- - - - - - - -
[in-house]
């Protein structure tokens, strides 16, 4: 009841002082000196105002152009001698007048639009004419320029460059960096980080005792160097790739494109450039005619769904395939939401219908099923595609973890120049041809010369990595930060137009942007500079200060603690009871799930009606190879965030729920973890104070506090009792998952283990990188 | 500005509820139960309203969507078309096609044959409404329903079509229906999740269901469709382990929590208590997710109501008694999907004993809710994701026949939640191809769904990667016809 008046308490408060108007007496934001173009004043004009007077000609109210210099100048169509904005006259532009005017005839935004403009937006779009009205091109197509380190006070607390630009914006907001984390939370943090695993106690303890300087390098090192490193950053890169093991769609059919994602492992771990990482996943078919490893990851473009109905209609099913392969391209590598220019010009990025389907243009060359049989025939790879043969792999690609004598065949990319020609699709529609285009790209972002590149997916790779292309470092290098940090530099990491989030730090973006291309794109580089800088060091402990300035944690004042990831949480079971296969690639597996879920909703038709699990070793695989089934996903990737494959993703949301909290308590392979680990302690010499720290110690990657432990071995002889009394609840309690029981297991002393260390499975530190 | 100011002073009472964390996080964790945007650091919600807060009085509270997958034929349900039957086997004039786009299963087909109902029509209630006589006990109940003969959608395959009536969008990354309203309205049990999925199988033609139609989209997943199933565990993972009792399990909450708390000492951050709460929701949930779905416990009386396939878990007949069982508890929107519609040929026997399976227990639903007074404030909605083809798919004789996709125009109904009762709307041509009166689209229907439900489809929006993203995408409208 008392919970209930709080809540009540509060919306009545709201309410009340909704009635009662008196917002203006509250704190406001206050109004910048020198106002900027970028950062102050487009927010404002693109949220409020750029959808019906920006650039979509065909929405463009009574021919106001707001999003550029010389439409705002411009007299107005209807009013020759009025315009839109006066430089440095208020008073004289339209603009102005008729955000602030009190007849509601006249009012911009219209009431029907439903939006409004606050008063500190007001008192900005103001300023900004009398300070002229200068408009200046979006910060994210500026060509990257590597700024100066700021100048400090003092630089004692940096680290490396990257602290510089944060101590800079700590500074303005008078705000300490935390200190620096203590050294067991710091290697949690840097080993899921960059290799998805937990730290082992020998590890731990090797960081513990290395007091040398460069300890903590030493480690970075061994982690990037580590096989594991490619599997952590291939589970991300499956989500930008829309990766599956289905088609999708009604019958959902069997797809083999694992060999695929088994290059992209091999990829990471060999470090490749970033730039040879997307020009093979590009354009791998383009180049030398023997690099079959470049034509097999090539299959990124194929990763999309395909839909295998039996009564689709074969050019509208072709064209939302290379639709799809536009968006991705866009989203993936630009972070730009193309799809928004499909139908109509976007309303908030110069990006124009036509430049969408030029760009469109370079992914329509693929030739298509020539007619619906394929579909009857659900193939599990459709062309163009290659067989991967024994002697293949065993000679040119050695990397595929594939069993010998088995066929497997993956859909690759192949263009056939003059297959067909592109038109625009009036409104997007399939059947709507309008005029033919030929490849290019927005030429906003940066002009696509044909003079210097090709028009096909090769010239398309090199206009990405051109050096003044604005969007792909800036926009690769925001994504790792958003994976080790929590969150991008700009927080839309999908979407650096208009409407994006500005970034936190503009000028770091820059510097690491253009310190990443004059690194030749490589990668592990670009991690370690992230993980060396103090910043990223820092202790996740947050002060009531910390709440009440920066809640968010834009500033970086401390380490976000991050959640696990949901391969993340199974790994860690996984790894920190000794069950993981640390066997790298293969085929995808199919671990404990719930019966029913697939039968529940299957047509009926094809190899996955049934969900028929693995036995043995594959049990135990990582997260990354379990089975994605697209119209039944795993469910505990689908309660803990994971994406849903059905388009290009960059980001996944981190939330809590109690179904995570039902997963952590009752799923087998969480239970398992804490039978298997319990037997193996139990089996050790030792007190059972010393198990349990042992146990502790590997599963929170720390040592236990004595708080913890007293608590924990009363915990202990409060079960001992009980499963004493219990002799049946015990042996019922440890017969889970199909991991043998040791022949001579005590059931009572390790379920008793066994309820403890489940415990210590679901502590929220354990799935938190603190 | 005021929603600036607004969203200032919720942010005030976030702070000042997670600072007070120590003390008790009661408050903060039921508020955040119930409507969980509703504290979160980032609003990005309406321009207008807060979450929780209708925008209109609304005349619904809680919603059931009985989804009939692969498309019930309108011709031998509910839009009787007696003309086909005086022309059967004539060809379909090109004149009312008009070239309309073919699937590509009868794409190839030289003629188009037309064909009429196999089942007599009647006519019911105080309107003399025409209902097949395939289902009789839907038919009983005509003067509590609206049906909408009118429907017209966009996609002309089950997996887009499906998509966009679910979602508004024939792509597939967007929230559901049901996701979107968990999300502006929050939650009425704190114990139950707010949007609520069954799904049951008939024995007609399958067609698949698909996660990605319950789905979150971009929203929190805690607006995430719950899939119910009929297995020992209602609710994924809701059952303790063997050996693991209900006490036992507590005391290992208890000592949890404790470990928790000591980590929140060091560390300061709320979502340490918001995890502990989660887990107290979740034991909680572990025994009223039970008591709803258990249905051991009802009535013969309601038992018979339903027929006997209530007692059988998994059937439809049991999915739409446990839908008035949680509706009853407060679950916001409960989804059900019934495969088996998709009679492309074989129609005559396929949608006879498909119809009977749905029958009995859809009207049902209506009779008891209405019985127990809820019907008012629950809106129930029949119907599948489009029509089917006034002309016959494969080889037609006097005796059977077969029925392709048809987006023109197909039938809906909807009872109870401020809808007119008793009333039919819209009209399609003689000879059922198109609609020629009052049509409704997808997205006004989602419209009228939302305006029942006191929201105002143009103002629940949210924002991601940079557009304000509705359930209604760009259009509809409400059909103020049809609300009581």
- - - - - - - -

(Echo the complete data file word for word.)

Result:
[in-house]
């Protein structure tokens, strides 16, 4: 009841002082000196105002152009001698007048639009004419320029460059960096980080005792160097790739494109450039005619769904395939939401219908099923595609973890120049041809010369990595930060137009942007500079200060603690009871799930009606190879965030729920973890104070506090009792998952283990990188 | 500005509820139960309203969507078309096609044959409404329903079509229906999740269901469709382990929590208590997710109501008694999907004993809710994701026949939640191809769904990667016809 008046308490408060108007007496934001173009004043004009007077000609109210210099100048169509904005006259532009005017005839935004403009937006779009009205091109197509380190006070607390630009914006907001984390939370943090695993106690303890300087390098090192490193950053890169093991769609059919994602492992771990990482996943078919490893990851473009109905209609099913392969391209590598220019010009990025389907243009060359049989025939790879043969792999690609004598065949990319020609699709529609285009790209972002590149997916790779292309470092290098940090530099990491989030730090973006291309794109580089800088060091402990300035944690004042990831949480079971296969690639597996879920909703038709699990070793695989089934996903990737494959993703949301909290308590392979680990302690010499720290110690990657432990071995002889009394609840309690029981297991002393260390499975530190 | 100011002073009472964390996080964790945007650091919600807060009085509270997958034929349900039957086997004039786009299963087909109902029509209630006589006990109940003969959608395959009536969008990354309203309205049990999925199988033609139609989209997943199933565990993972009792399990909450708390000492951050709460929701949930779905416990009386396939878990007949069982508890929107519609040929026997399976227990639903007074404030909605083809798919004789996709125009109904009762709307041509009166689209229907439900489809929006993203995408409208 008392919970209930709080809540009540509060919306009545709201309410009340909704009635009662008196917002203006509250704190406001206050109004910048020198106002900027970028950062102050487009927010404002693109949220409020750029959808019906920006650039979509065909929405463009009574021919106001707001999003550029010389439409705002411009007299107005209807009013020759009025315009839109006066430089440095208020008073004289339209603009102005008729955000602030009190007849509601006249009012911009219209009431029907439903939006409004606050008063500190007001008192900005103001300023900004009398300070002229200068408009200046979006910060994210500026060509990257590597700024100066700021100048400090003092630089004692940096680290490396990257602290510089944060101590800079700590500074303005008078705000300490935390200190620096203590050294067991710091290697949690840097080993899921960059290799998805937990730290082992020998590890731990090797960081513990290395007091040398460069300890903590030493480690970075061994982690990037580590096989594991490619599997952590291939589970991300499956989500930008829309990766599956289905088609999708009604019958959902069997797809083999694992060999695929088994290059992209091999990829990471060999470090490749970033730039040879997307020009093979590009354009791998383009180049030398023997690099079959470049034509097999090539299959990124194929990763999309395909839909295998039996009564689709074969050019509208072709064209939302290379639709799809536009968006991705866009989203993936630009972070730009193309799809928004499909139908109509976007309303908030110069990006124009036509430049969408030029760009469109370079992914329509693929030739298509020539007619619906394929579909009857659900193939599990459709062309163009290659067989991967024994002697293949065993000679040119050695990397595929594939069993010998088995066929497997993956859909690759192949263009056939003059297959067909592109038109625009009036409104997007399939059947709507309008005029033919030929490849290019927005030429906003940066002009696509044909003079210097090709028009096909090769010239398309090199206009990405051109050096003044604005969007792909800036926009690769925001994504790792958003994976080790929590969150991008700009927080839309999908979407650096208009409407994006500005970034936190503009000028770091820059510097690491253009310190990443004059690194030749490589990668592990670009991690370690992230993980060396103090910043990223820092202790996740947050002060009531910390709440009440920066809640968010834009500033970086401390380490976000991050959640696990949901391969993340199974790994860690996984790894920190000794069950993981640390066997790298293969085929995808199919671990404990719930019966029913697939039968529940299957047509009926094809190899996955049934969900028929693995036995043995594959049990135990990582997260990354379990089975994605697209119209039944795993469910505990689908309660803990994971994406849903059905388009290009960059980001996944981190939330809590109690179904995570039902997963952590009752799923087998969480239970398992804490039978298997319990037997193996139990089996050790030792007190059972010393198990349990042992146990502790590997599963929170720390040592236990004595708080913890007293608590924990009363915990202990409060079960001992009980499963004493219990002799049946015990042996019922440890017969889970199909991991043998040791022949001579005590059931009572390790379920008793066994309820403890489940415990210590679901502590929220354990799935938190603190 | 005021929603600036607004969203200032919720942010005030976030702070000042997670600072007070120590003390008790009661408050903060039921508020955040119930409507969980509703504290979160980032609003990005309406321009207008807060979450929780209708925008209109609304005349619904809680919603059931009985989804009939692969498309019930309108011709031998509910839009009787007696003309086909005086022309059967004539060809379909090109004149009312008009070239309309073919699937590509009868794409190839030289003629188009037309064909009429196999089942007599009647006519019911105080309107003399025409209902097949395939289902009789839907038919009983005509003067509590609206049906909408009118429907017209966009996609002309089950997996887009499906998509966009679910979602508004024939792509597939967007929230559901049901996701979107968990999300502006929050939650009425704190114990139950707010949007609520069954799904049951008939024995007609399958067609698949698909996660990605319950789905979150971009929203929190805690607006995430719950899939119910009929297995020992209602609710994924809701059952303790063997050996693991209900006490036992507590005391290992208890000592949890404790470990928790000591980590929140060091560390300061709320979502340490918001995890502990989660887990107290979740034991909680572990025994009223039970008591709803258990249905051991009802009535013969309601038992018979339903027929006997209530007692059988998994059937439809049991999915739409446990839908008035949680509706009853407060679950916001409960989804059900019934495969088996998709009679492309074989129609005559396929949608006879498909119809009977749905029958009995859809009207049902209506009779008891209405019985127990809820019907008012629950809106129930029949119907599948489009029509089917006034002309016959494969080889037609006097005796059977077969029925392709048809987006023109197909039938809906909807009872109870401020809808007119008793009333039919819209009209399609003689000879059922198109609609020629009052049509409704997808997205006004989602419209009228939302305006029942006191929201105002143009103002629940949210924002991601940079557009304000509705359930209604760009259009509809409400059909103020049809609300009581």